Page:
Returning to the general case, in Section 5 we will give an explicit formula that satisfies the requirements outlined above. Our goal here is to first formulate the requirements in a compact and general way. To this end, let us consider the derivative of Eq. (28) (or Eq. (29)) with respect to . Noting that the dependence appears only through the eikonal jet functions, and using the results of Section 3.1, which imply
(32) 
we obtain a simple result for the dependence of ,
(33) 
This result can be turned into an equation for the dependence of the anomalous dimension matrix on its proper arguments, , just using the chain rule. Indeed, for any function depending on only through , one finds
(34) 
We conclude that
(35) 
As expected, the first equation in (35) states that offdiagonal matrix elements of the soft anomalous dimension matrix should be logarithmic functions of homogeneous conformal cross–ratios of ’s, such as . For diagonal terms, the second equation in (35) states that inhomogeneous terms are allowed, but they must be proportional to the cusp anomalous dimension in the colour representation of parton . We will explore the consequences of these constraints in the following sections, beginning with the case of twoparton amplitudes.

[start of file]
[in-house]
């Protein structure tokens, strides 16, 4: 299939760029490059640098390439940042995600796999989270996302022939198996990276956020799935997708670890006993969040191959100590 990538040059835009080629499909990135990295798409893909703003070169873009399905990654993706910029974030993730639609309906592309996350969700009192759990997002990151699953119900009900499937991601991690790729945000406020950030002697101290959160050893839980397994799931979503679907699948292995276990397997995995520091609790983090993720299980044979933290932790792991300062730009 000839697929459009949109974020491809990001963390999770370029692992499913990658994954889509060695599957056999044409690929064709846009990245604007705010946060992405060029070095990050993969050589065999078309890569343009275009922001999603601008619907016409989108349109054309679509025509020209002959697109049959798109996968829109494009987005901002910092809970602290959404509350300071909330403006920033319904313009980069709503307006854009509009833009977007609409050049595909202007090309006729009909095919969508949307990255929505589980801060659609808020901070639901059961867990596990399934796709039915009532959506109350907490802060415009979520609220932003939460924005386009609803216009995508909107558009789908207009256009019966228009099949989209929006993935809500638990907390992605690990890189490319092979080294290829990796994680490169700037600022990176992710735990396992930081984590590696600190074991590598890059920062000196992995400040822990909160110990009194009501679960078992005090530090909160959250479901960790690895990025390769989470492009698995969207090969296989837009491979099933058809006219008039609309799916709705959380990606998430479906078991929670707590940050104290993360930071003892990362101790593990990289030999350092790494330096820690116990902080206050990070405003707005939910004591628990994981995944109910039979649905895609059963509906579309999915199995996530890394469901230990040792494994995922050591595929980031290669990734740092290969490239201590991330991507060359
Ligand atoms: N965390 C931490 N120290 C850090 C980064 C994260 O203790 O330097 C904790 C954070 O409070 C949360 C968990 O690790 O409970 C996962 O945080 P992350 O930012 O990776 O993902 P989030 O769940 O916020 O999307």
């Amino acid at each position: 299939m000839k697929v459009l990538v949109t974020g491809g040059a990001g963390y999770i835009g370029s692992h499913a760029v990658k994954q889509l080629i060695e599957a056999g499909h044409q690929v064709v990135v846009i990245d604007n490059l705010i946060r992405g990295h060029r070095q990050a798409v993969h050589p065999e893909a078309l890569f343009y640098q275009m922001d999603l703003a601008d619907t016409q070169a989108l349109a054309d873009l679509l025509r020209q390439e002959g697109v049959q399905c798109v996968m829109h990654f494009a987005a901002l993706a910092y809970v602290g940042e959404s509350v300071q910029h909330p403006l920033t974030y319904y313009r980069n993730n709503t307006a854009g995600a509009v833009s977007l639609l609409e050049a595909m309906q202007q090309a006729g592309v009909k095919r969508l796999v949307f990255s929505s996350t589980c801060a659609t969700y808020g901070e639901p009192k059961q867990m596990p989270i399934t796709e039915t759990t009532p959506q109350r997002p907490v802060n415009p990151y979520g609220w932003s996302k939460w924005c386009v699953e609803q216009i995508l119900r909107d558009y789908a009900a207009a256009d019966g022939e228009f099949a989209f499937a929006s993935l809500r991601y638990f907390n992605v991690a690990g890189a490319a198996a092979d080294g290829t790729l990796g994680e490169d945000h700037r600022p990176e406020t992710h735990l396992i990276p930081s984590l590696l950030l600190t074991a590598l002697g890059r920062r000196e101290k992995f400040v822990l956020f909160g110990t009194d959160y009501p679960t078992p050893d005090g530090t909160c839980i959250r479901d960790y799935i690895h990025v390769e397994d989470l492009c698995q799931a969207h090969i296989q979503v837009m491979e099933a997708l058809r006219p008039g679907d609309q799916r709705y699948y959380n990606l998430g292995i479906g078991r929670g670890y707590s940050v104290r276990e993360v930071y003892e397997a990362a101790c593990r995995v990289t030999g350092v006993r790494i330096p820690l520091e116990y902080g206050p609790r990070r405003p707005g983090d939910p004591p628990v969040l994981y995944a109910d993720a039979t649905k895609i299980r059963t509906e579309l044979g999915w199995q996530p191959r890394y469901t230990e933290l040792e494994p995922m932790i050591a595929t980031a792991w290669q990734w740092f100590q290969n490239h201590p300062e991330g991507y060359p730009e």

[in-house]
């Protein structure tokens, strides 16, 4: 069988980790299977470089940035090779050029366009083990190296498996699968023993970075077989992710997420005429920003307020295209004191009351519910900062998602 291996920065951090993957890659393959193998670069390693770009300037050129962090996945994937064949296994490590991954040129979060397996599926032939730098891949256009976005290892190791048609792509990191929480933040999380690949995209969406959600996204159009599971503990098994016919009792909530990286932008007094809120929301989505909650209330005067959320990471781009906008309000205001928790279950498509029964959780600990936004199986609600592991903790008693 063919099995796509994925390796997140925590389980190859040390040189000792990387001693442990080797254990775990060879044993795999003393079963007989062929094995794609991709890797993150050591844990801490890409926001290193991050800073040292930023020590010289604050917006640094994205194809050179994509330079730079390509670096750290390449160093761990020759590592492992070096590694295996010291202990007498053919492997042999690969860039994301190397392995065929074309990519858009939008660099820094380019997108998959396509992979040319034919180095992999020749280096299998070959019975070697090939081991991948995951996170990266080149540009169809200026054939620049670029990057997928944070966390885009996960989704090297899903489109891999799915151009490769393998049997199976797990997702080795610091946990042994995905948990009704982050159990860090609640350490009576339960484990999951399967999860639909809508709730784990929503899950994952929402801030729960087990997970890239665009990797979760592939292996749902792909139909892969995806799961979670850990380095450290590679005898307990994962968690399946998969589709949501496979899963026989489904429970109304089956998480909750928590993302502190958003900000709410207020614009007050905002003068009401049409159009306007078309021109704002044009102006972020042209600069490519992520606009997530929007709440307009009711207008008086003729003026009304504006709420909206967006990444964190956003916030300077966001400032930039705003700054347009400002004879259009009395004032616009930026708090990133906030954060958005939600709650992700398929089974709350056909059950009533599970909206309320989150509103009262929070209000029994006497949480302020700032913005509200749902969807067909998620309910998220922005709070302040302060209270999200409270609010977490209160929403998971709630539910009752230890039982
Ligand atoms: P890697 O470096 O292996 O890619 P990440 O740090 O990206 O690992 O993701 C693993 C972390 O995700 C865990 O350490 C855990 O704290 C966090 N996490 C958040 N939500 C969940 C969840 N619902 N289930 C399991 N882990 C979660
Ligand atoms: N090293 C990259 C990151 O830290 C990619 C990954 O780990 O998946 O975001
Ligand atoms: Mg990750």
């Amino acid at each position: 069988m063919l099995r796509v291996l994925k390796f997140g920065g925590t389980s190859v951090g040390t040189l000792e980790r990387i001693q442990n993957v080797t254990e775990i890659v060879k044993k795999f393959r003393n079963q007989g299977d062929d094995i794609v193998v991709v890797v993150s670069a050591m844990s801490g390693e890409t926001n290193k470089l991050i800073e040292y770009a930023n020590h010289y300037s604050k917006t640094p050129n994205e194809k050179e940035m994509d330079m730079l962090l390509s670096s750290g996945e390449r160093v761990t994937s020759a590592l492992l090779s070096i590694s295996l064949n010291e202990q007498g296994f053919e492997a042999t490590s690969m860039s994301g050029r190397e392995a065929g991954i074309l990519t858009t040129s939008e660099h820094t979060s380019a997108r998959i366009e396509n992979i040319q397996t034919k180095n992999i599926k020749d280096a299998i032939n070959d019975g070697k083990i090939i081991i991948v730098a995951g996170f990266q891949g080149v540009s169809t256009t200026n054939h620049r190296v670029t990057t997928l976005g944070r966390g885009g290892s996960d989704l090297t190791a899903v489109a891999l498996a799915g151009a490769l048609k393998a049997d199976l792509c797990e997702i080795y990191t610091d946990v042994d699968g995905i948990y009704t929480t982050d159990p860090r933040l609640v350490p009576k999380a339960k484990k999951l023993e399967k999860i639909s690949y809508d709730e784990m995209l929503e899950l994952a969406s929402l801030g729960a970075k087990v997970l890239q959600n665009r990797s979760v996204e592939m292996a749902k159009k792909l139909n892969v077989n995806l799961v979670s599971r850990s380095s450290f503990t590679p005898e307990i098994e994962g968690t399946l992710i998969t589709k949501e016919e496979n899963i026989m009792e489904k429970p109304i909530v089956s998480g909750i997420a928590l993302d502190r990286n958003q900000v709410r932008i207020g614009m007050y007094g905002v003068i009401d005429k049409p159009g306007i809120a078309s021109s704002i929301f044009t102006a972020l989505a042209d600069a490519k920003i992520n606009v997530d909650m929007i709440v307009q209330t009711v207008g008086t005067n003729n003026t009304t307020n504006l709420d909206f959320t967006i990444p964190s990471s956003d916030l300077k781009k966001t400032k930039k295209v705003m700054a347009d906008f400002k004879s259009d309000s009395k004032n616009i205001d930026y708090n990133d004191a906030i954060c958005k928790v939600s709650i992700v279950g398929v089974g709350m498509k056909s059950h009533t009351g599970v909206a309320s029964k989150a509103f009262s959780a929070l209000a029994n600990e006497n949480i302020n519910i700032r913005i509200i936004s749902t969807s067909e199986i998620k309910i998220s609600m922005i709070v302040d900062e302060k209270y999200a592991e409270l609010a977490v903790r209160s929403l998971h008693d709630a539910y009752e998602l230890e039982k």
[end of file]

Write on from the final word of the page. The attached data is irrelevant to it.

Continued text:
4 Twoparton amplitudes
In this section we consider in some detail the consequences of the new constraints in the simplest case of amplitudes with two hard coloured partons. We choose to analyse in Section 4.1 the special case of the spacelike Sudakov form factor of a quark, but the results apply, with minor modifications, to any amplitude with two hard partons. In Section 4.2 we consider the partonic jet function, which is an important building block in the factorization formula, Eq. (2), for any amplitude. We use there the results of Section 4.1 to constrain the kinematic dependence of the partonic jet, which is significantly more involved than that of the eikonal jet considered above.